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Catholic hospital's religious rules led to negligent care in miscarriage, ACLU says

A Michigan woman who suffered a dangerous, painful and prolonged miscarriage when she was 18 weeks pregnant is at the center of a lawsuit that claims she was denied appropriate treatment by a Catholic hospital guided by religious, not medical, concerns.

The American Civil Liberties Union and the ACLU of Michigan are suing the United States Conference of Catholic Bishops on behalf of Tamesha Means, 30, of Muskegon, Mich., according to a lawsuit filed Friday in U.S. district court in eastern Michigan.

The suit comes amid growing numbers of mergers between Catholic hospitals and non-religious systems in the U.S. and it argues that the Bishops’ directives — particularly those that ban abortion — result in negligent treatment for certain patients.

“They have an obligation to ensure that the directives do not increase harm to women’s health and that women have the information they need,” said Louise Melling, an ACLU spokeswoman.

The lawsuit claims that Means, then the 27-year-old mother of two children, received negligent care at Mercy Health Partners hospital in Muskegon after her water broke in December 2010. She visited Mercy Health Partners, the only hospital in her county, three times. 

Means says she was given medication and told to go home and wait for the pain to get better. On a third trip, as the hospital again prepared to send her home, she miscarried and the fetus was delivered feet-first in a painful and prolonged breech delivery, the lawsuit says.

“Each time I went into the hospital, the same thing happened,” Means said via an ACLU spokeswoman. “They should act like it’s their mother or sister or daughter they’re treating. I pray to God someone stops this from happening again. My life could have been taken. I was in a very dangerous situation.”

Because of the Catholic-run hospital’s medical directives, which prohibit abortion, Means was not told that the child had “virtually no chance of surviving” and that continuing the pregnancy would endanger her health.

“Nor did MHP tell Ms. Means that the safest treatment option was to induce labor and terminate the pregnancy,” the complaint says. “MHP also did not tell Ms. Means that it would not terminate her pregnancy, even if necessary for her health, because it was prohibited from doing so by the Directives.”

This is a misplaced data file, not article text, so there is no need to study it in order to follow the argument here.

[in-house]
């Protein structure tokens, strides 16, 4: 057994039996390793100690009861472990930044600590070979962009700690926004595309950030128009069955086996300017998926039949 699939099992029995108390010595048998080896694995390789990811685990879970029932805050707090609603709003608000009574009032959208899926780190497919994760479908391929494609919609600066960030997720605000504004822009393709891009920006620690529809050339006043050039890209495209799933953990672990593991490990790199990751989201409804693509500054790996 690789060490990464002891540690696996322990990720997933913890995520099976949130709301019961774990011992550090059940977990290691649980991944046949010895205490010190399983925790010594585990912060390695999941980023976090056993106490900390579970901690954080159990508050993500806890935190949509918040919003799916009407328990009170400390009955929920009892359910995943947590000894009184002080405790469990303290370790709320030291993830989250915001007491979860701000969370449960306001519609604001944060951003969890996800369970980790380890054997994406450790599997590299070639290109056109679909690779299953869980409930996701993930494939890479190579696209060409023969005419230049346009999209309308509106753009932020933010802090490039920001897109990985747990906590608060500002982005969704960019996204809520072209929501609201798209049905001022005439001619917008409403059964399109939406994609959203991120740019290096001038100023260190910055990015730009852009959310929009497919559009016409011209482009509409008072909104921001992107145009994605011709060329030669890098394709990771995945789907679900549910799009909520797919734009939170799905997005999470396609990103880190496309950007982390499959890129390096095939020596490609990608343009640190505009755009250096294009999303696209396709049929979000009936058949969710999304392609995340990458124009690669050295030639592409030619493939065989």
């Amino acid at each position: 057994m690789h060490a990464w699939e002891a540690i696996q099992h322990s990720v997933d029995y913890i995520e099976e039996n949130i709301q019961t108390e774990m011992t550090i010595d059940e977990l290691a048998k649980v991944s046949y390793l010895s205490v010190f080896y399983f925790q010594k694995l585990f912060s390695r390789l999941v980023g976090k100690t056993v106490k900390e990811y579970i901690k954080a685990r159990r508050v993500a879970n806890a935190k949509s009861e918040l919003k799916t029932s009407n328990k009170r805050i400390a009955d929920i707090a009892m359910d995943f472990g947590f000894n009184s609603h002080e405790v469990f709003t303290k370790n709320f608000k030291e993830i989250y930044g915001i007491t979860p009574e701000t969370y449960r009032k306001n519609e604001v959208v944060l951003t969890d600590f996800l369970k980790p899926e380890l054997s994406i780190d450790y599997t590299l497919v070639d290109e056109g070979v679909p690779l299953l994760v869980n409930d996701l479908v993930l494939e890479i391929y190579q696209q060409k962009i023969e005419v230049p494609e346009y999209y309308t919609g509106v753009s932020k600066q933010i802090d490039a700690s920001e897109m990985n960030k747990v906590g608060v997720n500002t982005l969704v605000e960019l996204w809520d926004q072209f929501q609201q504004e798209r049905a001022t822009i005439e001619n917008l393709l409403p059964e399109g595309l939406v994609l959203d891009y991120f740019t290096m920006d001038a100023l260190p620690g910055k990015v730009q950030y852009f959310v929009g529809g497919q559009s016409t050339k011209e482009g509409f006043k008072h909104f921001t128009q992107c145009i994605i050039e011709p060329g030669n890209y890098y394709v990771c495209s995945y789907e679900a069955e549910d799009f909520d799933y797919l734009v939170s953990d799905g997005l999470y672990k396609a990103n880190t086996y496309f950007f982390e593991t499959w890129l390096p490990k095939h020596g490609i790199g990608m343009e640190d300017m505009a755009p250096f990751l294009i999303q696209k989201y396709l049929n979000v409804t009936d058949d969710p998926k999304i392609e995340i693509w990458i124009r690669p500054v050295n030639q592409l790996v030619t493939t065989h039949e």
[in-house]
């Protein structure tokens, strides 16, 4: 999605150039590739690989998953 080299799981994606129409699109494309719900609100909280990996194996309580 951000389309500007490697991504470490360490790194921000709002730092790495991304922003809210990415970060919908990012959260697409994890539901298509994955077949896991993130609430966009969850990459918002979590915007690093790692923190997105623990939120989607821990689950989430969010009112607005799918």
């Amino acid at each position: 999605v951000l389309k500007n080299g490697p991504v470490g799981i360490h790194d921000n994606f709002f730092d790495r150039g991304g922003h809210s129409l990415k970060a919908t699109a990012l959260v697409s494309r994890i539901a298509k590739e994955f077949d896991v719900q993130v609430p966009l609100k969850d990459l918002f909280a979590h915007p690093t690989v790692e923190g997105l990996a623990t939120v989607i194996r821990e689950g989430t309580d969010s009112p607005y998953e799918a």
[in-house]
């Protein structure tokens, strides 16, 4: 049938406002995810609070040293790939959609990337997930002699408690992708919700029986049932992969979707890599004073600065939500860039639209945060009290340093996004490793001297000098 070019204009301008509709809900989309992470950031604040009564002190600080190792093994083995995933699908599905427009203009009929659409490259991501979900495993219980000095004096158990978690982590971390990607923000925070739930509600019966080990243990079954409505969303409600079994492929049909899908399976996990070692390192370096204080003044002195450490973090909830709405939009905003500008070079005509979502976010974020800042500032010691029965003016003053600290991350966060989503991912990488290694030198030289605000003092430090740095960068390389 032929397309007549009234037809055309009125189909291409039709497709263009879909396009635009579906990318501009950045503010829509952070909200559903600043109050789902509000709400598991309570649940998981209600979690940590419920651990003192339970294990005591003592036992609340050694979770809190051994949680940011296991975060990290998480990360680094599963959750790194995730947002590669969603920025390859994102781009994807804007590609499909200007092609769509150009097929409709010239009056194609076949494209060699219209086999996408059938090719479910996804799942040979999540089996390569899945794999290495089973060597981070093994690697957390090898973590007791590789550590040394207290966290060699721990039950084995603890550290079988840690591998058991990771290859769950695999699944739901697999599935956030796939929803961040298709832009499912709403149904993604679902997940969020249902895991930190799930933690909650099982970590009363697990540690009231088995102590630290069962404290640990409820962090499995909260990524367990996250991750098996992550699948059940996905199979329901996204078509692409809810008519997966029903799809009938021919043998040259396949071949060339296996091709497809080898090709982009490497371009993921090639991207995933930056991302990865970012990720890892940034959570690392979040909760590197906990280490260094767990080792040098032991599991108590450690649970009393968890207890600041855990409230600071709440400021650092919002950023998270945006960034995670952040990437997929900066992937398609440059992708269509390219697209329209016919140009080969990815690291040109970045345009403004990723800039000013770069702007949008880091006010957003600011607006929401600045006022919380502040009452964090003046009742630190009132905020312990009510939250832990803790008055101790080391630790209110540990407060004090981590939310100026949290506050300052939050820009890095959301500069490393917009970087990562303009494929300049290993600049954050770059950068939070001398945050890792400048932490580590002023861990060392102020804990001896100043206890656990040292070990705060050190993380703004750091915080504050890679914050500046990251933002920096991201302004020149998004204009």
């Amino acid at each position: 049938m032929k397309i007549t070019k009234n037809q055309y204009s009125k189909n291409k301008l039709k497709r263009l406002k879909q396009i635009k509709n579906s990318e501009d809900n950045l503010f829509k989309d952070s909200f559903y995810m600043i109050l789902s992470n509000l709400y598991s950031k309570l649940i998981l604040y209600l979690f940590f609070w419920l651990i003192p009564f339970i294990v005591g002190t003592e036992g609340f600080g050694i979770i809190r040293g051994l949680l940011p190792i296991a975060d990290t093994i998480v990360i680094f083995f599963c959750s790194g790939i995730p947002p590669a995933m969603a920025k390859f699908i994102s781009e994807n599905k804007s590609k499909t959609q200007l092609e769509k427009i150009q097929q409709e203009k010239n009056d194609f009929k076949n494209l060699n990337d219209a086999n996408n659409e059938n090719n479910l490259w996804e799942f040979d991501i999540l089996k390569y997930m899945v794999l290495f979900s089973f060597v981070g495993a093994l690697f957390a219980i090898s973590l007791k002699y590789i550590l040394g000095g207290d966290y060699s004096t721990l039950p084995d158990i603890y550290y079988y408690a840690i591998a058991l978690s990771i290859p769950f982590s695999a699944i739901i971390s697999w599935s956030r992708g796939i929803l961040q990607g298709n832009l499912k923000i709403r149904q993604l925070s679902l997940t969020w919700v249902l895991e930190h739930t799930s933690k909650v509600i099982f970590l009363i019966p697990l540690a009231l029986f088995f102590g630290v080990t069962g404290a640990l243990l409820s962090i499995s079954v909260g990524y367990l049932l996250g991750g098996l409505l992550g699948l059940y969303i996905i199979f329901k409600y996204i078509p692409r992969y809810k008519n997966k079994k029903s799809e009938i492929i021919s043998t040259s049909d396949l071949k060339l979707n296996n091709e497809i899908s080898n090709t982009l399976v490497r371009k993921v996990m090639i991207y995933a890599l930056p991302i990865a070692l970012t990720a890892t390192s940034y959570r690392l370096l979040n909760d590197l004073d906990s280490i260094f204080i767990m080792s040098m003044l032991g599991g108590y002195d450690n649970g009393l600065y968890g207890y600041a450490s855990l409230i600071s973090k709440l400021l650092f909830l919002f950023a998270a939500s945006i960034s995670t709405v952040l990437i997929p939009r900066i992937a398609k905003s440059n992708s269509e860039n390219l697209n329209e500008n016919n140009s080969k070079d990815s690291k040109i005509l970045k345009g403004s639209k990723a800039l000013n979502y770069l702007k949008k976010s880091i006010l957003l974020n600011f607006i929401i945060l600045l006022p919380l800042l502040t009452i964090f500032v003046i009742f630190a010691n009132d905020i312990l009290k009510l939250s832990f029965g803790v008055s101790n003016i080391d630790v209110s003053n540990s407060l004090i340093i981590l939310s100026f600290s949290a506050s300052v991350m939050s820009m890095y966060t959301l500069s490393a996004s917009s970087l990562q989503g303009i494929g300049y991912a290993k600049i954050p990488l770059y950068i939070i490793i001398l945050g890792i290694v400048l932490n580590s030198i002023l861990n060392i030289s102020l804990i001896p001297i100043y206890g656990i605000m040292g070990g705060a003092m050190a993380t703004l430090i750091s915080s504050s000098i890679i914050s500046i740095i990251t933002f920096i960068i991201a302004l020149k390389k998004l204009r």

The lawsuit aims to highlight what ACLU calls the “trauma and harm that Tamesha and other pregnant women in similar situations have experienced at Catholic-sponsored hospitals.”

A spokesman for the U.S. Conference of Catholic Bishops said the organization would not comment on the lawsuit. Mercy Health officials did not respond immediately to an NBC News request for comment.

Catholic systems run 630 of the nearly 5,000 community hospitals in the U.S., according to the Catholic Health Association of the United States.

They’re governed by religious directives, which generally prohibit abortion and also forbid sterilization procedures such as tubal ligations or vasectomies.

Those rules can cause conflict in certain situations where medical need may be at odds with the directives, research shows. More than half — 52 percent — of obstetrician-gynecologists working in Catholic hospitals have faced such conflicts with religious policies, according to a 2012 study in the American Journal of Obstetrics and Gynecology.

One doctor encountered a conflict with a hospital ethics committee when he wanted to terminate the pregnancy of a woman with aggressive cancer who needed chemotherapy, according to a report in the American Journal of Bioethics Primary Research led by Lori Freedman, an assistant professor at the University of California, San Francisco.

Other bioethicists agree.

“The ACLU is right,” said Art Caplan, director of the division of medical ethics at New York University Langone Medical Center and a frequent NBC News contributor. “At a minimum, patients deserve to know all medically, not theologically, appropriate options. Minimally, patients have the right to know where to get those options. And if no other facility can perform them, patients have a right to expect that a hospital will put aside its theology and do what is medically best for each patient, even if that means violating a deeply held religious view.”

Mercy Health Partners is overseen by parent company Trinity Health, which merged in May with Catholic Health East, a health system that includes 82 hospitals in 21 states. It’s the second-largest non-profit health system in the U.S., according to Moody’s Investors Service.

The lawsuit alleges that Means' case was among five instances in which Mercy Health Partners had not induced labor in pregnant women whose water broke before their fetuses could survive. Joseph O’Meara, the hospital’s vice president of mission services, said that the directives authorized by the Catholic bishops prohibited the hospital from inducing labor.

The suit seeks damages to be awarded at a jury trial. 

JoNel Aleccia is a senior health reporter with NBC News. Reach her on Twitter at @JoNel_Aleccia or send her an email.